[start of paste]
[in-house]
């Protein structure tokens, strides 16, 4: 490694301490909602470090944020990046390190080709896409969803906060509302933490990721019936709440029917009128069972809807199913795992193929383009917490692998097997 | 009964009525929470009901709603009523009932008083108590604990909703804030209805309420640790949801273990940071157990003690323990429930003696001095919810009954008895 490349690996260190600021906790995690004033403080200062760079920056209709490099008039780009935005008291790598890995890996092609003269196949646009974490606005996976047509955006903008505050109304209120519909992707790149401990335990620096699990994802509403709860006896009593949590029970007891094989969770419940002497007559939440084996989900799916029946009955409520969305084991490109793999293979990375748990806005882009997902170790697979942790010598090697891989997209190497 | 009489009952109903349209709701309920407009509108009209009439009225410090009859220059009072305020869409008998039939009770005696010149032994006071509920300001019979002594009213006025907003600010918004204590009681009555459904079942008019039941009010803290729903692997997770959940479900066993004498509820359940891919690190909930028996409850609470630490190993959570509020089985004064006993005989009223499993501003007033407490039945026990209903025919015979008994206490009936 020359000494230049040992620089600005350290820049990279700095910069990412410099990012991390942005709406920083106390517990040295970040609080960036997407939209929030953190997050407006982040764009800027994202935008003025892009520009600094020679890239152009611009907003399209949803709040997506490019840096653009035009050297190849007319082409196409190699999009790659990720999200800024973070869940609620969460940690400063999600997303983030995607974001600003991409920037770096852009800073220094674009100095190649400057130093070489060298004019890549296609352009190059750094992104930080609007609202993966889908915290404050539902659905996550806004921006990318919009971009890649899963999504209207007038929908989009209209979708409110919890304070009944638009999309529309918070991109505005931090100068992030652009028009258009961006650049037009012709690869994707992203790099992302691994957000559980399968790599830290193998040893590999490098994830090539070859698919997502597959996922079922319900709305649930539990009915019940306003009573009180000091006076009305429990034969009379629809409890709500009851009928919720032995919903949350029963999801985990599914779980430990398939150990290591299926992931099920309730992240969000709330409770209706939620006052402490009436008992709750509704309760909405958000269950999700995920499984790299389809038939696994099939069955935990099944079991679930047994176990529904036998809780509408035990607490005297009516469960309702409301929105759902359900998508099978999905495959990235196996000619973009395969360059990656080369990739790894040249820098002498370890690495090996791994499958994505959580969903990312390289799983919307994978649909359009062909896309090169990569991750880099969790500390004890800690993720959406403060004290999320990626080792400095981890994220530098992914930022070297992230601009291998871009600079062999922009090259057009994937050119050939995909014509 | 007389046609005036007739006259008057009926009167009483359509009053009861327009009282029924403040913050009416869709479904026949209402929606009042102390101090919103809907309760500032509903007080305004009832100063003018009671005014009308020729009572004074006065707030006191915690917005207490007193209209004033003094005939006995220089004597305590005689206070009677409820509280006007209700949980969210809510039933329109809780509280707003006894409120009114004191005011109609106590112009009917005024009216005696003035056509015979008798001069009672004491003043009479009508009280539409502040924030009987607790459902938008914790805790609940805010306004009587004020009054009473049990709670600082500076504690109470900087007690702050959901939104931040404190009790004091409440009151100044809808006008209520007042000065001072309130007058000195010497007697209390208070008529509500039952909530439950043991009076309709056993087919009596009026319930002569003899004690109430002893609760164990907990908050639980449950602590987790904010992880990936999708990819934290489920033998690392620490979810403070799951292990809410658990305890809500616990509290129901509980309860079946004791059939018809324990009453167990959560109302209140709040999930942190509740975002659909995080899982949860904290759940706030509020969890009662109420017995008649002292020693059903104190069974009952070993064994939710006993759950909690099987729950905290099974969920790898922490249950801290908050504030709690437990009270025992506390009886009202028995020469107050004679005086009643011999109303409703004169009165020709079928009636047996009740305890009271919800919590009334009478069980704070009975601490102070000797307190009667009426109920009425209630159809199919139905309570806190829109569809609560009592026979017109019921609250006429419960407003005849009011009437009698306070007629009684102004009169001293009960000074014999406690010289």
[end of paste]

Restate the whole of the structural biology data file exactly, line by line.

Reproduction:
[in-house]
């Protein structure tokens, strides 16, 4: 490694301490909602470090944020990046390190080709896409969803906060509302933490990721019936709440029917009128069972809807199913795992193929383009917490692998097997 | 009964009525929470009901709603009523009932008083108590604990909703804030209805309420640790949801273990940071157990003690323990429930003696001095919810009954008895 490349690996260190600021906790995690004033403080200062760079920056209709490099008039780009935005008291790598890995890996092609003269196949646009974490606005996976047509955006903008505050109304209120519909992707790149401990335990620096699990994802509403709860006896009593949590029970007891094989969770419940002497007559939440084996989900799916029946009955409520969305084991490109793999293979990375748990806005882009997902170790697979942790010598090697891989997209190497 | 009489009952109903349209709701309920407009509108009209009439009225410090009859220059009072305020869409008998039939009770005696010149032994006071509920300001019979002594009213006025907003600010918004204590009681009555459904079942008019039941009010803290729903692997997770959940479900066993004498509820359940891919690190909930028996409850609470630490190993959570509020089985004064006993005989009223499993501003007033407490039945026990209903025919015979008994206490009936 020359000494230049040992620089600005350290820049990279700095910069990412410099990012991390942005709406920083106390517990040295970040609080960036997407939209929030953190997050407006982040764009800027994202935008003025892009520009600094020679890239152009611009907003399209949803709040997506490019840096653009035009050297190849007319082409196409190699999009790659990720999200800024973070869940609620969460940690400063999600997303983030995607974001600003991409920037770096852009800073220094674009100095190649400057130093070489060298004019890549296609352009190059750094992104930080609007609202993966889908915290404050539902659905996550806004921006990318919009971009890649899963999504209207007038929908989009209209979708409110919890304070009944638009999309529309918070991109505005931090100068992030652009028009258009961006650049037009012709690869994707992203790099992302691994957000559980399968790599830290193998040893590999490098994830090539070859698919997502597959996922079922319900709305649930539990009915019940306003009573009180000091006076009305429990034969009379629809409890709500009851009928919720032995919903949350029963999801985990599914779980430990398939150990290591299926992931099920309730992240969000709330409770209706939620006052402490009436008992709750509704309760909405958000269950999700995920499984790299389809038939696994099939069955935990099944079991679930047994176990529904036998809780509408035990607490005297009516469960309702409301929105759902359900998508099978999905495959990235196996000619973009395969360059990656080369990739790894040249820098002498370890690495090996791994499958994505959580969903990312390289799983919307994978649909359009062909896309090169990569991750880099969790500390004890800690993720959406403060004290999320990626080792400095981890994220530098992914930022070297992230601009291998871009600079062999922009090259057009994937050119050939995909014509 | 007389046609005036007739006259008057009926009167009483359509009053009861327009009282029924403040913050009416869709479904026949209402929606009042102390101090919103809907309760500032509903007080305004009832100063003018009671005014009308020729009572004074006065707030006191915690917005207490007193209209004033003094005939006995220089004597305590005689206070009677409820509280006007209700949980969210809510039933329109809780509280707003006894409120009114004191005011109609106590112009009917005024009216005696003035056509015979008798001069009672004491003043009479009508009280539409502040924030009987607790459902938008914790805790609940805010306004009587004020009054009473049990709670600082500076504690109470900087007690702050959901939104931040404190009790004091409440009151100044809808006008209520007042000065001072309130007058000195010497007697209390208070008529509500039952909530439950043991009076309709056993087919009596009026319930002569003899004690109430002893609760164990907990908050639980449950602590987790904010992880990936999708990819934290489920033998690392620490979810403070799951292990809410658990305890809500616990509290129901509980309860079946004791059939018809324990009453167990959560109302209140709040999930942190509740975002659909995080899982949860904290759940706030509020969890009662109420017995008649002292020693059903104190069974009952070993064994939710006993759950909690099987729950905290099974969920790898922490249950801290908050504030709690437990009270025992506390009886009202028995020469107050004679005086009643011999109303409703004169009165020709079928009636047996009740305890009271919800919590009334009478069980704070009975601490102070000797307190009667009426109920009425209630159809199919139905309570806190829109569809609560009592026979017109019921609250006429419960407003005849009011009437009698306070007629009684102004009169001293009960000074014999406690010289």